Shan and I finally found the time to go in and check out Sinuiju
after what has been a very packed tour schedule and it was definitely worth finding time for!
We woke up early and crossed the bridge by bus. Customs had some issue on the Chinese side as they are not used to dealing with foreign passports. I was bumped from desk to desk but finally someone seemed to know his stuff and I was sent on through. There were many Chinese going through- most traveling on a special one time entry and exit blue “passport” which is for border travel only, as well as a fair few DPRKoreans coming over for business etc.
On arrival in Sinuiju we met Pak Un Ha, our English guide and the only one there at the moment. She was one of the highlights of the trip really and was great fun and constantly hassling me to drink 6 beers after I told her I was too shy to sing her a song while dead sober. She even offered to buy them! I promised her when they open two day tours I’ll give her a rendition of Kim Jong Un Jangun moksumuro sasuharira, so I have that to prepare for next year. She promised to buy the beers I’d need to build up my courage. She studied at PUFS (Pyongyang University of Foreign Studies) for seven years and although she’s shy about her English, she’s actually very good.
We toured the city just for the day- first visiting the Statue of Kim Il Sung in Sinuiju square and then the Revolutionary Museum, behind which shows the activities of President Kim Il Sung, General Kim Jong Il and Mother Kim Jong Suk during their visits to the city and surrounding province.
After that we went to see the new Mosaics of the“Tigers of Mount Paektu”- Kim Il Sung, Kim Jong Il and Kim Jong Suk, which were built for the 100th anniversary of the President’s birth last year. The drive out there also gave a great opportunity to check out the streets and it was interesting to see the divisions of the city between the port area, the residential area and the industrial areas.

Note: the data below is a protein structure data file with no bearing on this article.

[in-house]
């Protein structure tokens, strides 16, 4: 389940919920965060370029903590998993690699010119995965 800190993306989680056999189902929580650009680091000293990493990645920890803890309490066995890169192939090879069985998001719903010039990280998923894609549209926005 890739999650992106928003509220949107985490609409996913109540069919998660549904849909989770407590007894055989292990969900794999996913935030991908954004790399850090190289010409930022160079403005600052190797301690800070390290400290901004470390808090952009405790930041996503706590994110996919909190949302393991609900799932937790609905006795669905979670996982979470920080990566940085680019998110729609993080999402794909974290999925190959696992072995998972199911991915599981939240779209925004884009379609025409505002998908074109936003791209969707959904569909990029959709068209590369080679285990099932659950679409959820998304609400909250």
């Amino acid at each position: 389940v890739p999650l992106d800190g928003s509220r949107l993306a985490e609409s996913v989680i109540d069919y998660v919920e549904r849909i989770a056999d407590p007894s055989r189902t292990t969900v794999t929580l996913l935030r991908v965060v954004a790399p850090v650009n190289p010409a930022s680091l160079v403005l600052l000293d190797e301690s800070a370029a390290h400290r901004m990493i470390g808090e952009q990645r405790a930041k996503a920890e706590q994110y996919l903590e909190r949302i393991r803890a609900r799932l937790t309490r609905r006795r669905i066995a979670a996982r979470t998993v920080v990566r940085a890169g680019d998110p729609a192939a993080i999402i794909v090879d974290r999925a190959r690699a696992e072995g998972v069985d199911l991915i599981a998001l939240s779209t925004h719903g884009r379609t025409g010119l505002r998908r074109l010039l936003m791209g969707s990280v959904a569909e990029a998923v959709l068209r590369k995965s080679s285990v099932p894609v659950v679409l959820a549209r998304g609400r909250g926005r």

We then went to the folklore park where I had a great time at the driving range, shooting, archery and also watching the traditional swinging (I hate heights so had to pass on that unfortunately) and enjoying the view of the city from the artificial rock hill. The “driving range” was very unusual though, the aim was to hit it very flat and low and hit a target. I swung like usual and ended up blasting two balls over the train tracks which ran just by the walls, though luckily nobody seemed to mind so much. I guess it was just a novelty to see a foreigner swing a golf club.
After that was lunch, which was excellent and far more than we could handle. We also ate with Mr Joh there, who was in charge of all the groups of Chinese that day, (though I’m not sure exactly what his position is) to discuss future itineraries. He was also very keen to hear our thoughts on pricing and how to fit into the market compared to alternatives like Pyongyang, Rason and the North East.
After lunch it was shopping time. They had a decent range of products, but nothing I hadn’t seen before unfortunately. We then went to the History museum which was focused mostly on ancient history rather than revolutionary history, ‘mostly’ being the operative word.
It was then time for the final activity, a visit to the Sinuiju Kindergarten, which is famous for the quality of its artistic performances- one of the students even wrote the template for the characters spelling out Arirang in the May Day stadium for mass games! The performance was amazing, and compared to all the other kindergartens I’ve seen it took top marks for originality- especially for the segment featuring tiny Korean commandos, South Korean rat soldiers and an American King rat soldier, who of course got taken down. The skipping, hoops and juggling also was impressive. Finally the teachers came out and also performed, with them giving a special rendition of aloha ‘oe just for me as the first New Zealander to visit. Unusual choice and sung in Korean, but a nice gesture nonetheless. They were very keen for a better song for European guests, but caught up in the moment I had no idea what to suggest!
After that it was time for goodbyes, and the waitresses from the restaurant even came out onto the bank to wave us goodbye, which was a sweet gesture. I’m looking forward to going back, and really looking forward to when they open a one-night, two-day itinerary, which will give guests more of a chance to get to know their hosts and really get a feel for things, rather than just seeing it..